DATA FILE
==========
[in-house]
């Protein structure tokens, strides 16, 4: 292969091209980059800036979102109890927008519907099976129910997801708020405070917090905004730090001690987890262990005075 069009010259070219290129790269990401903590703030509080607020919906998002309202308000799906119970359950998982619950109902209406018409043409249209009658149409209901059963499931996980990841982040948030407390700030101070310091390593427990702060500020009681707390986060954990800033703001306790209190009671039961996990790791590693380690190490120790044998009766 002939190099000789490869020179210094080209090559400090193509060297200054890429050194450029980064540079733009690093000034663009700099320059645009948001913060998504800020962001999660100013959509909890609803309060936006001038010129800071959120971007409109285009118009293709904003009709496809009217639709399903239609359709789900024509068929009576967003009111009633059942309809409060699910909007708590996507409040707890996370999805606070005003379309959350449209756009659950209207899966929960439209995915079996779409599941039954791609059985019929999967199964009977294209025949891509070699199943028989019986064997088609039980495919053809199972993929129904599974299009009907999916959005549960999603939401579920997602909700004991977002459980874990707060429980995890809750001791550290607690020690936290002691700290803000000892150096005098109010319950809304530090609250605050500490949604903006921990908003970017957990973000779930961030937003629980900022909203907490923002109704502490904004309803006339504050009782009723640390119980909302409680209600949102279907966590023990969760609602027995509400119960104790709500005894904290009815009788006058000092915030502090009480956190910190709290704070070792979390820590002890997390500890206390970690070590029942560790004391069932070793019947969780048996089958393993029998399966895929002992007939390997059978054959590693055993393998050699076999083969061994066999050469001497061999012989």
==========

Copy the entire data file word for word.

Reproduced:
[in-house]
């Protein structure tokens, strides 16, 4: 292969091209980059800036979102109890927008519907099976129910997801708020405070917090905004730090001690987890262990005075 069009010259070219290129790269990401903590703030509080607020919906998002309202308000799906119970359950998982619950109902209406018409043409249209009658149409209901059963499931996980990841982040948030407390700030101070310091390593427990702060500020009681707390986060954990800033703001306790209190009671039961996990790791590693380690190490120790044998009766 002939190099000789490869020179210094080209090559400090193509060297200054890429050194450029980064540079733009690093000034663009700099320059645009948001913060998504800020962001999660100013959509909890609803309060936006001038010129800071959120971007409109285009118009293709904003009709496809009217639709399903239609359709789900024509068929009576967003009111009633059942309809409060699910909007708590996507409040707890996370999805606070005003379309959350449209756009659950209207899966929960439209995915079996779409599941039954791609059985019929999967199964009977294209025949891509070699199943028989019986064997088609039980495919053809199972993929129904599974299009009907999916959005549960999603939401579920997602909700004991977002459980874990707060429980995890809750001791550290607690020690936290002691700290803000000892150096005098109010319950809304530090609250605050500490949604903006921990908003970017957990973000779930961030937003629980900022909203907490923002109704502490904004309803006339504050009782009723640390119980909302409680209600949102279907966590023990969760609602027995509400119960104790709500005894904290009815009788006058000092915030502090009480956190910190709290704070070792979390820590002890997390500890206390970690070590029942560790004391069932070793019947969780048996089958393993029998399966895929002992007939390997059978054959590693055993393998050699076999083969061994066999050469001497061999012989």